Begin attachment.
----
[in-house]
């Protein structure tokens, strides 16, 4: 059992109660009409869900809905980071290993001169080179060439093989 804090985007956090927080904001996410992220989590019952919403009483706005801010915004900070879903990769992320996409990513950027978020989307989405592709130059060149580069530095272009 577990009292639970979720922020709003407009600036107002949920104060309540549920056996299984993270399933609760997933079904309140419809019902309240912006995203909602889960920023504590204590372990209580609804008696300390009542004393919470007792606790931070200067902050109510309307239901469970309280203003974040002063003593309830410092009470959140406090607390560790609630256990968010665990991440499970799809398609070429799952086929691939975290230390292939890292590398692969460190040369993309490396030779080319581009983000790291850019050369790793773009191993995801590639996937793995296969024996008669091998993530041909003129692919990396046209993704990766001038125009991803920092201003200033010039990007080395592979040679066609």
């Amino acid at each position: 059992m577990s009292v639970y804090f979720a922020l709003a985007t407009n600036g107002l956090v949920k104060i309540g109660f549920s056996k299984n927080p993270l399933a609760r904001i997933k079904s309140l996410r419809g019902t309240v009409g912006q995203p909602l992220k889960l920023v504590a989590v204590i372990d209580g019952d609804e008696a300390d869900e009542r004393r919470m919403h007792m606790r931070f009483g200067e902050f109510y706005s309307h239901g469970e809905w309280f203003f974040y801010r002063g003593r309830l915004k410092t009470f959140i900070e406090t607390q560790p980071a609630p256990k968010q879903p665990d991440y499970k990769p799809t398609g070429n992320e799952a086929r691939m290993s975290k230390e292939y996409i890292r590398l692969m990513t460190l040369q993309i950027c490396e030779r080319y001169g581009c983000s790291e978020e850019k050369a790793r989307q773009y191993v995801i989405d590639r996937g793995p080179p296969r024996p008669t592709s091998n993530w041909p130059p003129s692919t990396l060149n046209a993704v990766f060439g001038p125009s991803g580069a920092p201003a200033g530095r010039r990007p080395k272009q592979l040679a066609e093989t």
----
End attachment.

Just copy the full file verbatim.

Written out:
[in-house]
């Protein structure tokens, strides 16, 4: 059992109660009409869900809905980071290993001169080179060439093989 804090985007956090927080904001996410992220989590019952919403009483706005801010915004900070879903990769992320996409990513950027978020989307989405592709130059060149580069530095272009 577990009292639970979720922020709003407009600036107002949920104060309540549920056996299984993270399933609760997933079904309140419809019902309240912006995203909602889960920023504590204590372990209580609804008696300390009542004393919470007792606790931070200067902050109510309307239901469970309280203003974040002063003593309830410092009470959140406090607390560790609630256990968010665990991440499970799809398609070429799952086929691939975290230390292939890292590398692969460190040369993309490396030779080319581009983000790291850019050369790793773009191993995801590639996937793995296969024996008669091998993530041909003129692919990396046209993704990766001038125009991803920092201003200033010039990007080395592979040679066609």
């Amino acid at each position: 059992m577990s009292v639970y804090f979720a922020l709003a985007t407009n600036g107002l956090v949920k104060i309540g109660f549920s056996k299984n927080p993270l399933a609760r904001i997933k079904s309140l996410r419809g019902t309240v009409g912006q995203p909602l992220k889960l920023v504590a989590v204590i372990d209580g019952d609804e008696a300390d869900e009542r004393r919470m919403h007792m606790r931070f009483g200067e902050f109510y706005s309307h239901g469970e809905w309280f203003f974040y801010r002063g003593r309830l915004k410092t009470f959140i900070e406090t607390q560790p980071a609630p256990k968010q879903p665990d991440y499970k990769p799809t398609g070429n992320e799952a086929r691939m290993s975290k230390e292939y996409i890292r590398l692969m990513t460190l040369q993309i950027c490396e030779r080319y001169g581009c983000s790291e978020e850019k050369a790793r989307q773009y191993v995801i989405d590639r996937g793995p080179p296969r024996p008669t592709s091998n993530w041909p130059p003129s692919t990396l060149n046209a993704v990766f060439g001038p125009s991803g580069a920092p201003a200033g530095r010039r990007p080395k272009q592979l040679a066609e093989t």